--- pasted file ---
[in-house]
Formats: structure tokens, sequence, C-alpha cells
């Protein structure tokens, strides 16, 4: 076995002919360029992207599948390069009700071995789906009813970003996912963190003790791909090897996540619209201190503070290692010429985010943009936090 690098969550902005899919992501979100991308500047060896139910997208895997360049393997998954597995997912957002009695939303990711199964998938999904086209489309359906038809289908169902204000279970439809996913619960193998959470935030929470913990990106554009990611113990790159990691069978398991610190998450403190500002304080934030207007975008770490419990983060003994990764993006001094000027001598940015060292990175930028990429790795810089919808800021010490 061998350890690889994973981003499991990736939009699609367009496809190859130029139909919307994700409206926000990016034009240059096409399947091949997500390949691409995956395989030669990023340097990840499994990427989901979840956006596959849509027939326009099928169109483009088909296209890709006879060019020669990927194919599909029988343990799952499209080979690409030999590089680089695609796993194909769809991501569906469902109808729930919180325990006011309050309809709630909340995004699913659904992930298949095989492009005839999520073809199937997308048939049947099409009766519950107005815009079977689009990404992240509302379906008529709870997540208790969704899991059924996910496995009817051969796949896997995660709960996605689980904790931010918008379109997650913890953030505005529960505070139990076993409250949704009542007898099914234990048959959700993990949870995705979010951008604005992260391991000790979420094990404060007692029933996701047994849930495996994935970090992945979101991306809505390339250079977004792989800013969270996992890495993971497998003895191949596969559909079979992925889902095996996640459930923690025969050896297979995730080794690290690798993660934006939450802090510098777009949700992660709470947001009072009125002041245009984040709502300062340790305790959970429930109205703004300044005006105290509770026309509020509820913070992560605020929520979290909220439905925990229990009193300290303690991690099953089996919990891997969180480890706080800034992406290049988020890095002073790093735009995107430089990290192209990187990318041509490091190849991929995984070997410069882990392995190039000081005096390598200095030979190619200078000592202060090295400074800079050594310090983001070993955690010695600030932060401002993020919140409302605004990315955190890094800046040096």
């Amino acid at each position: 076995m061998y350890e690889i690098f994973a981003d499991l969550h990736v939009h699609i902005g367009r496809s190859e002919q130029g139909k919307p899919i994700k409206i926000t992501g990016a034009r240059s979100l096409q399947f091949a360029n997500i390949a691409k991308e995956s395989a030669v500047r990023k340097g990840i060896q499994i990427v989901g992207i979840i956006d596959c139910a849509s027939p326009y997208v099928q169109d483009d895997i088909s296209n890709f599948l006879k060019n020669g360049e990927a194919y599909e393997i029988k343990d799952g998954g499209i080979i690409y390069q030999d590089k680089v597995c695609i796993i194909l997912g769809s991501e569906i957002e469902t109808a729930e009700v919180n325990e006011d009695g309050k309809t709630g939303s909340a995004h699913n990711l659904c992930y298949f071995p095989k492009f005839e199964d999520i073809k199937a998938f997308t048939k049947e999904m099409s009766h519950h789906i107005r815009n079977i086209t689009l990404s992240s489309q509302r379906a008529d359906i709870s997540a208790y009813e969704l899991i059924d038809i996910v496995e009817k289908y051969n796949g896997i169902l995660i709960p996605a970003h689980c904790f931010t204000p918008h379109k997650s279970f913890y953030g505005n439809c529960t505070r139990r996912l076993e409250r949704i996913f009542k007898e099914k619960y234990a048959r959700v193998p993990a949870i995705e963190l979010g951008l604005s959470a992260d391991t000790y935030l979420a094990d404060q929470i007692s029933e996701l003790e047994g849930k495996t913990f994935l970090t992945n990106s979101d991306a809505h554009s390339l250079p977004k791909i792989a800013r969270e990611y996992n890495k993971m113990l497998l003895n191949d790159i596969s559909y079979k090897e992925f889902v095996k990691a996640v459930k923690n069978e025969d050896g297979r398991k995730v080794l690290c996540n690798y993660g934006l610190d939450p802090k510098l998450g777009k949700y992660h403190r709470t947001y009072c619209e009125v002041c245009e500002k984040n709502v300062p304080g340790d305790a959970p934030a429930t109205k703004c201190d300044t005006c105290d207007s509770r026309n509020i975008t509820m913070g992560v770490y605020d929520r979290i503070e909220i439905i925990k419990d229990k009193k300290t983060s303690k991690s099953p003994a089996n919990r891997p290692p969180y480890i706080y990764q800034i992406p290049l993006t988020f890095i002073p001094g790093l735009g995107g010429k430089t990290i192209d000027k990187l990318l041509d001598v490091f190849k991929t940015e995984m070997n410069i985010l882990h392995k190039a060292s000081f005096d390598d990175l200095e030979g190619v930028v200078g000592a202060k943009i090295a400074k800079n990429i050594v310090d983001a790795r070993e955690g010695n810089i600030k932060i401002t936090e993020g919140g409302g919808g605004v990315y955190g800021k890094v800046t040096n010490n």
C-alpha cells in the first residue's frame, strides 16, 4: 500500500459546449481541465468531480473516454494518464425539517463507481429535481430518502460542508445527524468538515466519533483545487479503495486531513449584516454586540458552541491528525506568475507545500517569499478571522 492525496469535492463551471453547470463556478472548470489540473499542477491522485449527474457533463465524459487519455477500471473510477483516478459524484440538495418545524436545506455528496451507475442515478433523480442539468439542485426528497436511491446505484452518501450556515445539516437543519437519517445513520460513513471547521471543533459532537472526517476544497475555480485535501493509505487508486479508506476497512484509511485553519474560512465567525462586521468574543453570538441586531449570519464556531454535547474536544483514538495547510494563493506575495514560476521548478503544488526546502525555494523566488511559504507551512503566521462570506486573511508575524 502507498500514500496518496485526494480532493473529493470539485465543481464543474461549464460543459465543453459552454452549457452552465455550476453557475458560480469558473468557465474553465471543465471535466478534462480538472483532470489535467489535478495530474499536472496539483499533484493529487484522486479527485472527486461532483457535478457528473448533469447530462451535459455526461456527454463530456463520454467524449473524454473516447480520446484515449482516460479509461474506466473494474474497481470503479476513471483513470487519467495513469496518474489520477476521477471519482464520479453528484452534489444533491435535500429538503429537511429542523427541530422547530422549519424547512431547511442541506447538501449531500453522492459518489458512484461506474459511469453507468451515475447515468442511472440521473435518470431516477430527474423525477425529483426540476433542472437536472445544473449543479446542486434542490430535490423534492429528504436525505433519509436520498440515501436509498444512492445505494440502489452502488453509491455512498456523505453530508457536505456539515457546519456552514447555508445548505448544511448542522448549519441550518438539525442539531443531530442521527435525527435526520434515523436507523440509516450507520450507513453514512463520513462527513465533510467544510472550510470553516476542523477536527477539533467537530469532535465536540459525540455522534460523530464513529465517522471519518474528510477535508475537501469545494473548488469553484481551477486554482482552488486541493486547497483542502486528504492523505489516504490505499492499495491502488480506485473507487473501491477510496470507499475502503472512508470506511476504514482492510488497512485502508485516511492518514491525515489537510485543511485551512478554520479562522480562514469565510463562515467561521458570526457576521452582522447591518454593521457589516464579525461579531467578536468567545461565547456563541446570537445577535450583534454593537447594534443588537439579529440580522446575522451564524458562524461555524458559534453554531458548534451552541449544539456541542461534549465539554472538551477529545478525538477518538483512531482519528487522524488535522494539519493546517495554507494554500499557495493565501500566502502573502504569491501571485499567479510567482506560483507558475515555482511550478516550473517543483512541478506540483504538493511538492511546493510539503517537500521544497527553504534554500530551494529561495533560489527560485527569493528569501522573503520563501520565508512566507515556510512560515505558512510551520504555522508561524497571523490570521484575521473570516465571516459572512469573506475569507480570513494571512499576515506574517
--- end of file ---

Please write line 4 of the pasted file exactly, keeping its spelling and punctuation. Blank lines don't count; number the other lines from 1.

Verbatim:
């Amino acid at each position: 076995m061998y350890e690889i690098f994973a981003d499991l969550h990736v939009h699609i902005g367009r496809s190859e002919q130029g139909k919307p899919i994700k409206i926000t992501g990016a034009r240059s979100l096409q399947f091949a360029n997500i390949a691409k991308e995956s395989a030669v500047r990023k340097g990840i060896q499994i990427v989901g992207i979840i956006d596959c139910a849509s027939p326009y997208v099928q169109d483009d895997i088909s296209n890709f599948l006879k060019n020669g360049e990927a194919y599909e393997i029988k343990d799952g998954g499209i080979i690409y390069q030999d590089k680089v597995c695609i796993i194909l997912g769809s991501e569906i957002e469902t109808a729930e009700v919180n325990e006011d009695g309050k309809t709630g939303s909340a995004h699913n990711l659904c992930y298949f071995p095989k492009f005839e199964d999520i073809k199937a998938f997308t048939k049947e999904m099409s009766h519950h789906i107005r815009n079977i086209t689009l990404s992240s489309q509302r379906a008529d359906i709870s997540a208790y009813e969704l899991i059924d038809i996910v496995e009817k289908y051969n796949g896997i169902l995660i709960p996605a970003h689980c904790f931010t204000p918008h379109k997650s279970f913890y953030g505005n439809c529960t505070r139990r996912l076993e409250r949704i996913f009542k007898e099914k619960y234990a048959r959700v193998p993990a949870i995705e963190l979010g951008l604005s959470a992260d391991t000790y935030l979420a094990d404060q929470i007692s029933e996701l003790e047994g849930k495996t913990f994935l970090t992945n990106s979101d991306a809505h554009s390339l250079p977004k791909i792989a800013r969270e990611y996992n890495k993971m113990l497998l003895n191949d790159i596969s559909y079979k090897e992925f889902v095996k990691a996640v459930k923690n069978e025969d050896g297979r398991k995730v080794l690290c996540n690798y993660g934006l610190d939450p802090k510098l998450g777009k949700y992660h403190r709470t947001y009072c619209e009125v002041c245009e500002k984040n709502v300062p304080g340790d305790a959970p934030a429930t109205k703004c201190d300044t005006c105290d207007s509770r026309n509020i975008t509820m913070g992560v770490y605020d929520r979290i503070e909220i439905i925990k419990d229990k009193k300290t983060s303690k991690s099953p003994a089996n919990r891997p290692p969180y480890i706080y990764q800034i992406p290049l993006t988020f890095i002073p001094g790093l735009g995107g010429k430089t990290i192209d000027k990187l990318l041509d001598v490091f190849k991929t940015e995984m070997n410069i985010l882990h392995k190039a060292s000081f005096d390598d990175l200095e030979g190619v930028v200078g000592a202060k943009i090295a400074k800079n990429i050594v310090d983001a790795r070993e955690g010695n810089i600030k932060i401002t936090e993020g919140g409302g919808g605004v990315y955190g800021k890094v800046t040096n010490n």